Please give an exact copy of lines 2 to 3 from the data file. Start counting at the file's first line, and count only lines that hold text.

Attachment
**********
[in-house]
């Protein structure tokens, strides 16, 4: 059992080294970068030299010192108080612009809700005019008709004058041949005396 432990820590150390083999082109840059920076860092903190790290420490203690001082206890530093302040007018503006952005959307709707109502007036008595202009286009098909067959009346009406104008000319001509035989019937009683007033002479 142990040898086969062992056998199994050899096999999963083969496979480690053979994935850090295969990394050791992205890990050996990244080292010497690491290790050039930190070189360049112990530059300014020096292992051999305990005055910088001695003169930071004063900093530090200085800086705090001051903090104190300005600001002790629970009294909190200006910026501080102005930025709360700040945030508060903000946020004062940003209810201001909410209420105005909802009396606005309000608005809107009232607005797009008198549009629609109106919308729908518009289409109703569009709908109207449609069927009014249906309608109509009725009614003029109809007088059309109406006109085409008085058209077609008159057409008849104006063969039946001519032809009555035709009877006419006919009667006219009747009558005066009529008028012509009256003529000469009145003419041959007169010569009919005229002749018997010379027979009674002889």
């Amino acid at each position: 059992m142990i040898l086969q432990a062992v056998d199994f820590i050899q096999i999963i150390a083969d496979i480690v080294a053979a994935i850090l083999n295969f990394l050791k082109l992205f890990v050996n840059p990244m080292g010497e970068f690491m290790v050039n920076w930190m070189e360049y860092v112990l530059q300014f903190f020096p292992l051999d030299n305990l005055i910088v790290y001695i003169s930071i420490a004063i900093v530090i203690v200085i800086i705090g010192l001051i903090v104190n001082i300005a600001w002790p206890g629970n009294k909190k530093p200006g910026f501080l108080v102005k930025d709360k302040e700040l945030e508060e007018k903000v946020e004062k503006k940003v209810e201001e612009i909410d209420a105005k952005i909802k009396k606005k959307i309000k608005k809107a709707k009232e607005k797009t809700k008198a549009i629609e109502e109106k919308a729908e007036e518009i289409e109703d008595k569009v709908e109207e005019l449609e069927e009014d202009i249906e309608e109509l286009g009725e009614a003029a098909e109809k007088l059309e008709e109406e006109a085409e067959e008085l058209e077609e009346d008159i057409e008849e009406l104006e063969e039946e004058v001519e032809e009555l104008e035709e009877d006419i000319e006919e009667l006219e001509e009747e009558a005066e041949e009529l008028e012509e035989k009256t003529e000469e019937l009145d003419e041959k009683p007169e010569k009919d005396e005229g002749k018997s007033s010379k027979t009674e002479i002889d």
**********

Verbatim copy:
């Protein structure tokens, strides 16, 4: 059992080294970068030299010192108080612009809700005019008709004058041949005396 432990820590150390083999082109840059920076860092903190790290420490203690001082206890530093302040007018503006952005959307709707109502007036008595202009286009098909067959009346009406104008000319001509035989019937009683007033002479 142990040898086969062992056998199994050899096999999963083969496979480690053979994935850090295969990394050791992205890990050996990244080292010497690491290790050039930190070189360049112990530059300014020096292992051999305990005055910088001695003169930071004063900093530090200085800086705090001051903090104190300005600001002790629970009294909190200006910026501080102005930025709360700040945030508060903000946020004062940003209810201001909410209420105005909802009396606005309000608005809107009232607005797009008198549009629609109106919308729908518009289409109703569009709908109207449609069927009014249906309608109509009725009614003029109809007088059309109406006109085409008085058209077609008159057409008849104006063969039946001519032809009555035709009877006419006919009667006219009747009558005066009529008028012509009256003529000469009145003419041959007169010569009919005229002749018997010379027979009674002889």
């Amino acid at each position: 059992m142990i040898l086969q432990a062992v056998d199994f820590i050899q096999i999963i150390a083969d496979i480690v080294a053979a994935i850090l083999n295969f990394l050791k082109l992205f890990v050996n840059p990244m080292g010497e970068f690491m290790v050039n920076w930190m070189e360049y860092v112990l530059q300014f903190f020096p292992l051999d030299n305990l005055i910088v790290y001695i003169s930071i420490a004063i900093v530090i203690v200085i800086i705090g010192l001051i903090v104190n001082i300005a600001w002790p206890g629970n009294k909190k530093p200006g910026f501080l108080v102005k930025d709360k302040e700040l945030e508060e007018k903000v946020e004062k503006k940003v209810e201001e612009i909410d209420a105005k952005i909802k009396k606005k959307i309000k608005k809107a709707k009232e607005k797009t809700k008198a549009i629609e109502e109106k919308a729908e007036e518009i289409e109703d008595k569009v709908e109207e005019l449609e069927e009014d202009i249906e309608e109509l286009g009725e009614a003029a098909e109809k007088l059309e008709e109406e006109a085409e067959e008085l058209e077609e009346d008159i057409e008849e009406l104006e063969e039946e004058v001519e032809e009555l104008e035709e009877d006419i000319e006919e009667l006219e001509e009747e009558a005066e041949e009529l008028e012509e035989k009256t003529e000469e019937l009145d003419e041959k009683p007169e010569k009919d005396e005229g002749k018997s007033s010379k027979t009674e002479i002889d």